Thursday, November 20, 2014

Spies, Sleepers And Hitmen: How The Soviet Union's KGB Never Went Away

Luke Harding at the Guardian offers an interesting piece on Russia's secret police.
Vladimir Putin was never an especially distinguished spy. In the 1980s, the KGB dispatched him not to a glamorous western capital but to provincial East Germany. It was here, in Dresden, that he sat out the collapse of the Soviet Union, an event that filled him with horror and rage.
For a brief moment in the 90s, the KGB – now re-branded as the FSB, the Federal Security Service – was on the back foot. Since becoming president in 2000, however, Putin has transformed Russia into a giant spy state. He has brought back many of the cold war espionage techniques he first learned as a young recruit in Leningrad’s KGB spy school. Not that they ever quite went away.

FSB spies are a paranoid, conspiratorial and deeply xenophobic bunch. They see themselves as the direct descendants of the Cheka, Lenin’s feared, terrifying secret police. They are obsessed, as in cold war times, with finding and defeating Russia’s “enemies”. Some of these so-called “enemies” are foreign, some are homegrown.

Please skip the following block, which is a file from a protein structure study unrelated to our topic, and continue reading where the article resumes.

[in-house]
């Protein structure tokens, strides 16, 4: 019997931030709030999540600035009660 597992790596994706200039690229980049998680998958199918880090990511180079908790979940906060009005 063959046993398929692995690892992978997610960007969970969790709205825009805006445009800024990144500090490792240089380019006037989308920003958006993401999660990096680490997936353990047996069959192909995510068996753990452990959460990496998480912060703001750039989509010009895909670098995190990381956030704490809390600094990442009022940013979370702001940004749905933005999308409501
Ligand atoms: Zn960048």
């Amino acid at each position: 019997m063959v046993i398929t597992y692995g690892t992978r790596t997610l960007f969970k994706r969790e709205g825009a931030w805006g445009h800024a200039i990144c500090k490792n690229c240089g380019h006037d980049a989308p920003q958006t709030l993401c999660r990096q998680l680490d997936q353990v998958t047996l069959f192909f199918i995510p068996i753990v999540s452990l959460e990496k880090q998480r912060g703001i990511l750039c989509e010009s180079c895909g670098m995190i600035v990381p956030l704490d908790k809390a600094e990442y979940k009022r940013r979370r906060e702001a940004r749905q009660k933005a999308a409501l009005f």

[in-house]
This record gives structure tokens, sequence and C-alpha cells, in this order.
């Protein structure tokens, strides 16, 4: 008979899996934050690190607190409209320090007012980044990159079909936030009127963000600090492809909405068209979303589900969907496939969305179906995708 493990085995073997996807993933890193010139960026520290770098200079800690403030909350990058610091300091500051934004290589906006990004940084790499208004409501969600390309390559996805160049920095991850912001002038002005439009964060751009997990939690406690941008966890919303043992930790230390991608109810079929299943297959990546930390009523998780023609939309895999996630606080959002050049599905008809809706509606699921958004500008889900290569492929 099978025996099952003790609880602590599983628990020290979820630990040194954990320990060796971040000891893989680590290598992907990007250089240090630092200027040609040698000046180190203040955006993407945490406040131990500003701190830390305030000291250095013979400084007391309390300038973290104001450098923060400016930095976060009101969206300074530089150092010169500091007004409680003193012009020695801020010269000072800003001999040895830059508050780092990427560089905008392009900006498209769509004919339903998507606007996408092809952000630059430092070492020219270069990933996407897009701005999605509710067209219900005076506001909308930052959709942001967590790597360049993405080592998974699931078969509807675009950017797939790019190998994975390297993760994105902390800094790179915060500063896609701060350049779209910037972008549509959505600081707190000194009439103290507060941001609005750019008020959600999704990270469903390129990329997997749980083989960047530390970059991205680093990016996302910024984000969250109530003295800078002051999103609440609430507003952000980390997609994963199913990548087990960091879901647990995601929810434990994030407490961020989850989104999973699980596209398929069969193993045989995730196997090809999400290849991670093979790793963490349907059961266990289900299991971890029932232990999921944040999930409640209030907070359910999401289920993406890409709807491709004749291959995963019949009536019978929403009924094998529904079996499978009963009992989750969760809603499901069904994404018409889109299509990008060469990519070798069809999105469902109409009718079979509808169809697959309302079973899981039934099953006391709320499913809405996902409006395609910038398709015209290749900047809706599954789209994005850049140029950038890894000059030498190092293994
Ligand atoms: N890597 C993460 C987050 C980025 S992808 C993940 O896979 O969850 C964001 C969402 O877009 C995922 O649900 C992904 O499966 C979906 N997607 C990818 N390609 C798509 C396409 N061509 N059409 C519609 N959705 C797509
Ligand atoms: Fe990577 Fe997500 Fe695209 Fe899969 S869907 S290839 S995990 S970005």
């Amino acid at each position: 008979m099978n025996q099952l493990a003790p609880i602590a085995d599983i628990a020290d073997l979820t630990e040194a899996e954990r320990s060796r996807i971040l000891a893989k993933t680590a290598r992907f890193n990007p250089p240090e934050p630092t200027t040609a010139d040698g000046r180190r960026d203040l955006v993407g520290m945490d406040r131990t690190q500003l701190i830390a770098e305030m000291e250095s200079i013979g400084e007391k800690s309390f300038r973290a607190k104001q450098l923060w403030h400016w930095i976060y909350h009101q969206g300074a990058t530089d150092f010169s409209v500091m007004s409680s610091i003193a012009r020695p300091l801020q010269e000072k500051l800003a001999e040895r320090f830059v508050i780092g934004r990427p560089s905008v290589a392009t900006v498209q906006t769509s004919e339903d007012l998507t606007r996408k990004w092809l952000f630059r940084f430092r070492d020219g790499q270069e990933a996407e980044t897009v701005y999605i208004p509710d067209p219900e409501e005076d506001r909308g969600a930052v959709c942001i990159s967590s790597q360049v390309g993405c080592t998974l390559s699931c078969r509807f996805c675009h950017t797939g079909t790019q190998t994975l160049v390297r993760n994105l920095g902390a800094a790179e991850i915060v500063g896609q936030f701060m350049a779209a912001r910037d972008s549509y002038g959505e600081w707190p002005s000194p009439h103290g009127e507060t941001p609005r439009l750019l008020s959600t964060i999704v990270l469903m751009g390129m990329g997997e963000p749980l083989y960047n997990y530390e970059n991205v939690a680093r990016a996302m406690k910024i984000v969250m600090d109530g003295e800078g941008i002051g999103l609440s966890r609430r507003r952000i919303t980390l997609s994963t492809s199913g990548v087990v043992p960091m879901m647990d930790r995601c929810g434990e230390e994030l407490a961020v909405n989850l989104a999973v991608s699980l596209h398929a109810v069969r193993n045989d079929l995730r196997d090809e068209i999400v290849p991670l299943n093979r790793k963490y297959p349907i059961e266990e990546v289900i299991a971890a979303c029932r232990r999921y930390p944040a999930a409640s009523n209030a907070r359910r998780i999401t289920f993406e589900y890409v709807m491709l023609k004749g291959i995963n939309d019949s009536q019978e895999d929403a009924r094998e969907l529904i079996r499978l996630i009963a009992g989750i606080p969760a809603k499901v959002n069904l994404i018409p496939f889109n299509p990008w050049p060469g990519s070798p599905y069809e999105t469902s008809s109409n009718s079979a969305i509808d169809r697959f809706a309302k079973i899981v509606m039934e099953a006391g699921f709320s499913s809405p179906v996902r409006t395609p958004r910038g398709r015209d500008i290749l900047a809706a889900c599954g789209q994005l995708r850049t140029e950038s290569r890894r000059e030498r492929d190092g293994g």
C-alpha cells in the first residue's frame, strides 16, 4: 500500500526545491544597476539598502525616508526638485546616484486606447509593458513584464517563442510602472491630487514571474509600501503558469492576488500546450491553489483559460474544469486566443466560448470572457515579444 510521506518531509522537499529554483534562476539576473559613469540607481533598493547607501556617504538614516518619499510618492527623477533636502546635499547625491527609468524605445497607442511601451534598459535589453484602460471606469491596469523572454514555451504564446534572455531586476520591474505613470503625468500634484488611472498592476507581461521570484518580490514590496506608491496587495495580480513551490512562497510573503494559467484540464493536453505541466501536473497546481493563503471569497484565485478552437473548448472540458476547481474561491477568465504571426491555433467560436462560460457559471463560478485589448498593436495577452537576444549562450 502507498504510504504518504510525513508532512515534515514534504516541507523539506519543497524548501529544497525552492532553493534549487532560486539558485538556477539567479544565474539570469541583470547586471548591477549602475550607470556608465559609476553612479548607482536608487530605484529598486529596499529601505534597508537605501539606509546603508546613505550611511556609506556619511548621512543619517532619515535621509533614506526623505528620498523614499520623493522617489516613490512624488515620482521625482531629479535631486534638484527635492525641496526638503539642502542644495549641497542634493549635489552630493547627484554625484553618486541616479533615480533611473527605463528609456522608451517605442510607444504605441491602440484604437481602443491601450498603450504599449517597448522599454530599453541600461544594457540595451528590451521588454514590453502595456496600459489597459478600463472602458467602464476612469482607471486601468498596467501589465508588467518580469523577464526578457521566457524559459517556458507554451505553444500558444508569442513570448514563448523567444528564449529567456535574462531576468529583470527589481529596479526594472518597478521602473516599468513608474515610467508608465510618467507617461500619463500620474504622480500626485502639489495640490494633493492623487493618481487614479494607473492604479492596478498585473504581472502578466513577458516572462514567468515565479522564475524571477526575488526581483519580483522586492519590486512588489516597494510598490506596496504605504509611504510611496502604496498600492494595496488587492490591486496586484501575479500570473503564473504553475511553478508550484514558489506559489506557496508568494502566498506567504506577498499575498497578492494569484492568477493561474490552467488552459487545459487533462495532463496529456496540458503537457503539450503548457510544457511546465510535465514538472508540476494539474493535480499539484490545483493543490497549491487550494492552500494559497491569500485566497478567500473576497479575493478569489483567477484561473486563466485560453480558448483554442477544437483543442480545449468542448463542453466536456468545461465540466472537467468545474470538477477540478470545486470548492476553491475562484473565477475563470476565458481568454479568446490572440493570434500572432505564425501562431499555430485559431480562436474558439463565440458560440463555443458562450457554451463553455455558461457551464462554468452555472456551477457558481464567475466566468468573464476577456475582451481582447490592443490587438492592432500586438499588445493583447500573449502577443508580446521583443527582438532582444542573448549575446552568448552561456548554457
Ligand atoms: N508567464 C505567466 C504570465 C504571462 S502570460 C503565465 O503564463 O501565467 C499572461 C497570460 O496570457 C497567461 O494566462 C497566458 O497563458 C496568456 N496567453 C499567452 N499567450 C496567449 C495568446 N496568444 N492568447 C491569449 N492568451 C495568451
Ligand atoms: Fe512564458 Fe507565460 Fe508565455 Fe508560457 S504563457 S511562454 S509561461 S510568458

In the 70s, the KGB employed a wide repertoire of operational tricks. Typically, they would eavesdrop on western diplomats, harass British and American journalists (slashing the tyres of their cars was a favourite) and carry out break-ins and buggings. Writing about Soviet dissidents or Jewish emigration got you into trouble

When I got to Moscow in 2007 as the Guardian’s correspondent I was surprised to discover that such ancient KGB practices were back. For reasons that are still mysterious, the FSB decided that I was one of its enemies. Unpromising young men in black leather jackets trailed me round Moscow’s icy streets. This time, the reporting taboos were Putin’s money, top-level Kremlin corruption and the vicious war in the north Caucasus.

As well as demonstrative surveillance – always more Inspector Clouseau than John le Carré – Putin’s spies made it clear that they were listening to my calls. They pulled the plug, for example, whenever I made a joke about Russia’s president. Like other despots, Putin doesn’t have a sense of humour (though he can do sardonic repartee). 

You can read the rest of the piece via the below link:

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